The author of 1877 Cookbook Buckeye Cookery and Practical Housekeeping included meal suggestions. A spring breakfast meal suggestion is: fried ham; Graham bread: fried mush; scrambled eggs; radishes; potatoes boiled in jackets; coffee; tea; and chocolate. What time would you have to get up?!? 😊
The cookbook includes recipes for some of these. Today I’m sharing one for corn mush from Mrs. W.W. Woods, the 1877 cook.
Mrs. Woods gave no ingredient measurements so I looked at a few modern recipes to give me an idea how much water to boil.
Preheat oven to 375 degrees. Spray cooking spray or grease a skillet or loaf pan.
Boil 3 cups of water in a large saucepan. Stir in ½ teaspoon of salt.
A LITTLE BIT AT A TIME, add 1 cup of cornmeal to the boiling water. Prevent lumps by sifting the cornmeal through your fingers. Stir constantly over medium high heat until all the cornmeal is added.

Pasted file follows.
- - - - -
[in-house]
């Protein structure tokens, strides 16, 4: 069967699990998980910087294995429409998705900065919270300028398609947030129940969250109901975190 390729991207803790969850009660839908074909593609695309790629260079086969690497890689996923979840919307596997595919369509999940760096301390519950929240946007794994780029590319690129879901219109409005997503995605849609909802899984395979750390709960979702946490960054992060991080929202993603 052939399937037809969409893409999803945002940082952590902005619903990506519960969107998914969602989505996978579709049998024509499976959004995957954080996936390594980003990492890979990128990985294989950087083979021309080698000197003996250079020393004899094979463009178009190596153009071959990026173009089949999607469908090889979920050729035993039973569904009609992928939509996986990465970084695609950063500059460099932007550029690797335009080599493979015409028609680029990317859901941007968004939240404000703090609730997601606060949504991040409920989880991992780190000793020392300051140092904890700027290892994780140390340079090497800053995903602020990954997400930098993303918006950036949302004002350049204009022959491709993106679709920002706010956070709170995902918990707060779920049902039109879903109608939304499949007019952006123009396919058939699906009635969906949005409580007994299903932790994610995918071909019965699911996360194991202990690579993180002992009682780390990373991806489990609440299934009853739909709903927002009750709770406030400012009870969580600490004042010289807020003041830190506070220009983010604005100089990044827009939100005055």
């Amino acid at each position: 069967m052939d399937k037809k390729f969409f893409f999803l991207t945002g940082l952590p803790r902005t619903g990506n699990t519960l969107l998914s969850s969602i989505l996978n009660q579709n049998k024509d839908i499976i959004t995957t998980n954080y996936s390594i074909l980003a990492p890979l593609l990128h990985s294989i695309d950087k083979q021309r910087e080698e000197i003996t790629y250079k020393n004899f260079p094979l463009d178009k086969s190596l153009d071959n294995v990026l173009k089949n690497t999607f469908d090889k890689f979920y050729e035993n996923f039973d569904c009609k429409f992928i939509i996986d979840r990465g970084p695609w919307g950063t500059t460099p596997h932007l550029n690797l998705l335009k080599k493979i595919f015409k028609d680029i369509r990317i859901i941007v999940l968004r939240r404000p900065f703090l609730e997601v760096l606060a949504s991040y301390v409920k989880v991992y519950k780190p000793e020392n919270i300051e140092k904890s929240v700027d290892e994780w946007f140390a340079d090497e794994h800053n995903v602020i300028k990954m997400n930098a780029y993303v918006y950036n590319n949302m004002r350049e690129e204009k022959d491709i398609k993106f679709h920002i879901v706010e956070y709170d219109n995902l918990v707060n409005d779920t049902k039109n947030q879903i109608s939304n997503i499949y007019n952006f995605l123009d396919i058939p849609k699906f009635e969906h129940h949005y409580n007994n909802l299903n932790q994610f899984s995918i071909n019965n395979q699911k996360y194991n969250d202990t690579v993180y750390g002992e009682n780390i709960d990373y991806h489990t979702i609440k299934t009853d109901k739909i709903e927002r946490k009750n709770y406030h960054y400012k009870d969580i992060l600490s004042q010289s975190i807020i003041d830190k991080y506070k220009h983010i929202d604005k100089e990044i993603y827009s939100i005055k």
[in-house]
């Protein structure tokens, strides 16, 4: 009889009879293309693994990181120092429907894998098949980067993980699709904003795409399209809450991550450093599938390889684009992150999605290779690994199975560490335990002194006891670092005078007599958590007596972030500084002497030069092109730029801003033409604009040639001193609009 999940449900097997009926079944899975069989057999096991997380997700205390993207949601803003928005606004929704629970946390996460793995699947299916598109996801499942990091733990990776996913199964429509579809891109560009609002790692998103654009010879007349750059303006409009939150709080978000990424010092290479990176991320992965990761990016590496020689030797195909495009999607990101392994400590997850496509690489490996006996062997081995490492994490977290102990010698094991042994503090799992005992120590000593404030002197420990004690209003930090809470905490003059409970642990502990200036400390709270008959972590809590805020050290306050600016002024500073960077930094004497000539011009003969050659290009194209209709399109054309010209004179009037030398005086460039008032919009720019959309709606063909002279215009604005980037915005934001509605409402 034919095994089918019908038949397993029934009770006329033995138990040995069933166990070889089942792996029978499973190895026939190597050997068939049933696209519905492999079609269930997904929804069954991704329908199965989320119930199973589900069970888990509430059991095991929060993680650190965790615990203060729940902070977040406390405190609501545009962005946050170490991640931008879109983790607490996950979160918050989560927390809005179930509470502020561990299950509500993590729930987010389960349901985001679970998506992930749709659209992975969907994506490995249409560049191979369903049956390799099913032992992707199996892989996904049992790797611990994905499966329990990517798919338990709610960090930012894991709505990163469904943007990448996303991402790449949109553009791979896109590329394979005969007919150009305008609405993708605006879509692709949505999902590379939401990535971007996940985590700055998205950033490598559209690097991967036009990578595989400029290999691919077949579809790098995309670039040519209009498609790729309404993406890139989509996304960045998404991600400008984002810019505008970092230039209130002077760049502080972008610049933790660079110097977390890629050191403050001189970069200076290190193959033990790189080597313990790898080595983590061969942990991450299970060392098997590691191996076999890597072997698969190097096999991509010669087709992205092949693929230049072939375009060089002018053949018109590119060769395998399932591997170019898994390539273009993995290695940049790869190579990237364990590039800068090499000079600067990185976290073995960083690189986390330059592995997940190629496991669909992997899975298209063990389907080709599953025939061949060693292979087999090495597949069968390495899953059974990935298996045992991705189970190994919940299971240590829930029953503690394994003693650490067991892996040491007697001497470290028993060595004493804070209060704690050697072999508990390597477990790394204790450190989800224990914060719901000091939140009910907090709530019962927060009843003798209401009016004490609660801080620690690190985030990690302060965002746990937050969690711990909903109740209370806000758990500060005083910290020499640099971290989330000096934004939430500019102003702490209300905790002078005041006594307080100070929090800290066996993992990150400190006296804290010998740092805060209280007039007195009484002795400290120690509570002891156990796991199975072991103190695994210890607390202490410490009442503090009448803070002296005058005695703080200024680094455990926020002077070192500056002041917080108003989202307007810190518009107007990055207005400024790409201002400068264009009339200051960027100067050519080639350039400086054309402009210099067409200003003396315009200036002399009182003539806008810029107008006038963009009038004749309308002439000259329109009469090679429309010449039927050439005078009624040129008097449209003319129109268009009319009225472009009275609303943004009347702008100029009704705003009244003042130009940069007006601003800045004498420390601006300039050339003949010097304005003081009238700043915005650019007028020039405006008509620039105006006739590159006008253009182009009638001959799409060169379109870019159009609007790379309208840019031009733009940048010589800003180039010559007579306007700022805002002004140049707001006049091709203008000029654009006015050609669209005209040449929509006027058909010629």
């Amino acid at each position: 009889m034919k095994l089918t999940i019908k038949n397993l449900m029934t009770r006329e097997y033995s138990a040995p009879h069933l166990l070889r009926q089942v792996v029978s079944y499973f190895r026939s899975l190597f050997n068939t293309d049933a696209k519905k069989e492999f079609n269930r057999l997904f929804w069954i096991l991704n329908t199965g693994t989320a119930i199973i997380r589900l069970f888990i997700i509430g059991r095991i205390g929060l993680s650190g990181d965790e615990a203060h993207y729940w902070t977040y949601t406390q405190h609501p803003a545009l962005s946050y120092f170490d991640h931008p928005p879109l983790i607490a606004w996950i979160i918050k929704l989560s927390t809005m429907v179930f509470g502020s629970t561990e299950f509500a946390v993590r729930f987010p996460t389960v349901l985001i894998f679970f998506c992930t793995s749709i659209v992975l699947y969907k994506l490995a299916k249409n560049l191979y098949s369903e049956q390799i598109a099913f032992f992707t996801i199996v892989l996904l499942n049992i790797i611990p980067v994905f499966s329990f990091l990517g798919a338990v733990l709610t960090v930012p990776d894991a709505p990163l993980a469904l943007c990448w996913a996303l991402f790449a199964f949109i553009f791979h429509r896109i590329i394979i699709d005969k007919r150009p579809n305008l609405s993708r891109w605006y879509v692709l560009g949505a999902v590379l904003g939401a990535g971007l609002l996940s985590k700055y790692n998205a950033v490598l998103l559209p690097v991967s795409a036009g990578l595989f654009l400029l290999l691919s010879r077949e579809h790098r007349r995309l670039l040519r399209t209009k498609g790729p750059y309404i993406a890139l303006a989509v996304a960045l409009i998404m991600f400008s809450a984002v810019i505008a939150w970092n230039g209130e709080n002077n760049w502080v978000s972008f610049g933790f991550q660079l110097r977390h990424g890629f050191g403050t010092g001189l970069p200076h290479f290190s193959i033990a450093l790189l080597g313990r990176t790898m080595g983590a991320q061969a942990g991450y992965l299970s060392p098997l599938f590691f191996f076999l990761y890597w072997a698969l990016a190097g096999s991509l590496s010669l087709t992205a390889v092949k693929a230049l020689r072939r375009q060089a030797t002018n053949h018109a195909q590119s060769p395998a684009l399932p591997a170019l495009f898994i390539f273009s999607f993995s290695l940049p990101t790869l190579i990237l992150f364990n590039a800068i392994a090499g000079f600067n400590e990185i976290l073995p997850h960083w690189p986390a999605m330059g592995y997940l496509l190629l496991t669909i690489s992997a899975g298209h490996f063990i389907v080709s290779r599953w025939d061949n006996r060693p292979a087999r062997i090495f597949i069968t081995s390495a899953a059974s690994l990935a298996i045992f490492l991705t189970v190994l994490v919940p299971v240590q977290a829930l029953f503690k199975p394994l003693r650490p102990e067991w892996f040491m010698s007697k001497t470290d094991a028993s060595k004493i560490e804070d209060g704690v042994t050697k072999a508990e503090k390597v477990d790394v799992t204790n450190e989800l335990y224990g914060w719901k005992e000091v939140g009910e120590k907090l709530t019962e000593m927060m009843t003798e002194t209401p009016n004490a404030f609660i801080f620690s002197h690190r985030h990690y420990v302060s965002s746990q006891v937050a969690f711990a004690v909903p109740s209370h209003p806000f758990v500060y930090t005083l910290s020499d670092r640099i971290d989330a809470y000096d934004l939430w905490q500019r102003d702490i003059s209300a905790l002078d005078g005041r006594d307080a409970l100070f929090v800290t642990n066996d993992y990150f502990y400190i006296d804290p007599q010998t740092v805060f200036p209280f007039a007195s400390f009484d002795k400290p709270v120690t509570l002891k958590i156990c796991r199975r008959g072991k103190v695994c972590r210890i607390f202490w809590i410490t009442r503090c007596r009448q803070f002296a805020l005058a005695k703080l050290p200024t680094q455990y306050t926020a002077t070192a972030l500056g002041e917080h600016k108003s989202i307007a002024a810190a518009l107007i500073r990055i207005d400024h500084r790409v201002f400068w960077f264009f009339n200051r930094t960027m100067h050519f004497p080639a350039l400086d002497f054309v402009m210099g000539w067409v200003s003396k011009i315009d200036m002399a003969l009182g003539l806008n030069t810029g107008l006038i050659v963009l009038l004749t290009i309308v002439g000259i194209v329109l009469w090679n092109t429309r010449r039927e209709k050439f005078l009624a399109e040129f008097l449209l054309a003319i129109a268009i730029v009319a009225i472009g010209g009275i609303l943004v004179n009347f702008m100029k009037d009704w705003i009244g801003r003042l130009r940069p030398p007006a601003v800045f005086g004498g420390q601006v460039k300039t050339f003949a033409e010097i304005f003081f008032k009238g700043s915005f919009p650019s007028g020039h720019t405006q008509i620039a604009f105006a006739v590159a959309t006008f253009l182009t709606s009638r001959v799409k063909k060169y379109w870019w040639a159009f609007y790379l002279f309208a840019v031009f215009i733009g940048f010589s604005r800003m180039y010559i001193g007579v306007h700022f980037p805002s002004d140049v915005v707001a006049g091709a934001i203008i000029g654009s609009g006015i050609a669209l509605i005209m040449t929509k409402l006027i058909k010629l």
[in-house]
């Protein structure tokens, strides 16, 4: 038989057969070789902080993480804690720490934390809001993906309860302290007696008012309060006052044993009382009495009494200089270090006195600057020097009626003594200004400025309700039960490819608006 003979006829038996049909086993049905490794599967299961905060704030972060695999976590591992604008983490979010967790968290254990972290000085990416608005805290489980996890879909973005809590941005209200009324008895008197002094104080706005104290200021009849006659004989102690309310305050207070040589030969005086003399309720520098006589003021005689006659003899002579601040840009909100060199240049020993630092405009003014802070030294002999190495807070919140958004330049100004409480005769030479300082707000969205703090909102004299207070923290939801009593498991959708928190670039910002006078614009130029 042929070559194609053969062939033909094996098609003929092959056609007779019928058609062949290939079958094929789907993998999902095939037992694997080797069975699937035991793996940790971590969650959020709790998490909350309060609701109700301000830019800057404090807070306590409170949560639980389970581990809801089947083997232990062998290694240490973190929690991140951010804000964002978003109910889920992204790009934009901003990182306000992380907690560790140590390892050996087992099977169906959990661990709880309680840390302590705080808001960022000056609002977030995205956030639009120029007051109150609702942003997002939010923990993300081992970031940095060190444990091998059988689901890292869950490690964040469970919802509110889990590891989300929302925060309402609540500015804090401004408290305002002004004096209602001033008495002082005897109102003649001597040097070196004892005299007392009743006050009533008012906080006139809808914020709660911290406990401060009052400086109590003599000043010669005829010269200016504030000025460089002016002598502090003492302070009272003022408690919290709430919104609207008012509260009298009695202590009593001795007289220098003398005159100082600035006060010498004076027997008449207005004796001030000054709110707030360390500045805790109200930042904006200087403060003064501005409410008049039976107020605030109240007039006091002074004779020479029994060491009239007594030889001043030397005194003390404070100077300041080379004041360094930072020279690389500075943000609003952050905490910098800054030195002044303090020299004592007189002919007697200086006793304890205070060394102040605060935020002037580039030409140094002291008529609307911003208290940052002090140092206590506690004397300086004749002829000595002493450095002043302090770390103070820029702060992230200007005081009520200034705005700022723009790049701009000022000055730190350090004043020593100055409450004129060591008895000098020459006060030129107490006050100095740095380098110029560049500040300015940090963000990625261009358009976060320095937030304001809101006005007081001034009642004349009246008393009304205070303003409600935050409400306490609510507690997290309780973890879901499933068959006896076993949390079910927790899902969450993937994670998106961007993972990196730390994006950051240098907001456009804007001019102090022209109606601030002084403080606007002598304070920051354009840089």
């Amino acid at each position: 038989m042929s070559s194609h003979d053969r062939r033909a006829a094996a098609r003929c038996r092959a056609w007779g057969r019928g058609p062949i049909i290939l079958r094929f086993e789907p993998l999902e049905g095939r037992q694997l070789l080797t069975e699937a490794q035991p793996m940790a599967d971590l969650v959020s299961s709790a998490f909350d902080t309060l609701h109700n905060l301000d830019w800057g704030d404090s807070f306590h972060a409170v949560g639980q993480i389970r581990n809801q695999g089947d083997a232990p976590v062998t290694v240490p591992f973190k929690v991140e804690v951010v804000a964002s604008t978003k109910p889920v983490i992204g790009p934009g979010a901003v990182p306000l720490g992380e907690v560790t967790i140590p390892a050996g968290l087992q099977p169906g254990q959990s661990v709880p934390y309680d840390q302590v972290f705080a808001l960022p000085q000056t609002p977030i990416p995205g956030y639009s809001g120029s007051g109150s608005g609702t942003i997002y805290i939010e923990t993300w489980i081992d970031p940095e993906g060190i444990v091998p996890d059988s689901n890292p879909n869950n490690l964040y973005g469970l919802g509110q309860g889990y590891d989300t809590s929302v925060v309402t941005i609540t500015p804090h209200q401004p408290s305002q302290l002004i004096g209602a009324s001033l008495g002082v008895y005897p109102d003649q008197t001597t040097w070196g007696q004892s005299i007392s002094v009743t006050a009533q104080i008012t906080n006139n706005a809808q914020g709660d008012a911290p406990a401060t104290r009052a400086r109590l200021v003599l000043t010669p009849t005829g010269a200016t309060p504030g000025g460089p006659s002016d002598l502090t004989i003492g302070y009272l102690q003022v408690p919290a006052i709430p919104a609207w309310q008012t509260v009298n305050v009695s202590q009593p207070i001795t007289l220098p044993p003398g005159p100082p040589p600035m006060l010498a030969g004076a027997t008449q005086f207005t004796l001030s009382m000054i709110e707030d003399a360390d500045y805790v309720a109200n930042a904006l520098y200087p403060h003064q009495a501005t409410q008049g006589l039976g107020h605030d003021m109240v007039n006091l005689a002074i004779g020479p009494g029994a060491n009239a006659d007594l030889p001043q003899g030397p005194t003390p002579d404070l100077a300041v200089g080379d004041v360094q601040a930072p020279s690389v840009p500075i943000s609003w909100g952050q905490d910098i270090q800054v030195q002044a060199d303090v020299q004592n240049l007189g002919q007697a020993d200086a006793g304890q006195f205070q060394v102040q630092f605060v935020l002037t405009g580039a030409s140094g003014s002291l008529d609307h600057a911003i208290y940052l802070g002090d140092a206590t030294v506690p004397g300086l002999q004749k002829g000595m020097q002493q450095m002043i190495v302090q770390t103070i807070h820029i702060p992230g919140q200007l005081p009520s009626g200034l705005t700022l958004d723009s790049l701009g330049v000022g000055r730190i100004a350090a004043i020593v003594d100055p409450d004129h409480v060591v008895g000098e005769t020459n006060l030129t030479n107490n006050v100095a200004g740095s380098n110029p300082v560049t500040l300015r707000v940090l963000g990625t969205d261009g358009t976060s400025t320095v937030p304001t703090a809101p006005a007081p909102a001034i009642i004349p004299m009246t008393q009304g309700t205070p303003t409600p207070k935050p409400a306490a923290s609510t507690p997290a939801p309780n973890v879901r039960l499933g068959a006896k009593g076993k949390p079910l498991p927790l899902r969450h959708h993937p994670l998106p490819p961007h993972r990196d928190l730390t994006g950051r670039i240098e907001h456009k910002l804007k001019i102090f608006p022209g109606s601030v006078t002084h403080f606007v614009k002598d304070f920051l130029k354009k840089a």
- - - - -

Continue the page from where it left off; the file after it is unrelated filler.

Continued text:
Remove from the burner. Because it’s difficult to boil the mush thoroughly enough to cook it without scorching, Mrs. Woods put her kettle directly into the oven and baked it for an hour. Since she recommended stirring the mixture using a 2-foot paddle with a 2-inch blade that was 7 inches long, it’s safe to say she made huge batches at a time. My “paddle” was an ordinary wooden spoon! 😊
I transferred the mush to a sectioned-skillet for baking and it still took about an hour. I then chilled it in the fridge for frying later. (Baking and chilling the mush in a loaf pan makes it easier to slice for frying.)
While the Crisco or lard heats, dip the mush slices into the egg mixture and then the bread crumbs. Fry until golden brown.
I enjoyed the baked corn mush as a nice side dish. The fried mush was delicious—I liked it better than I imagined I would. Frying the mush enhanced the flavor. I liked it both baked and fried. To save the calories, I’d eat it baked.
-Sandra Merville Hart
Compiled from Original Recipes. Buckeye Cookery and Practical Housekeeping, Applewood Books, 1877.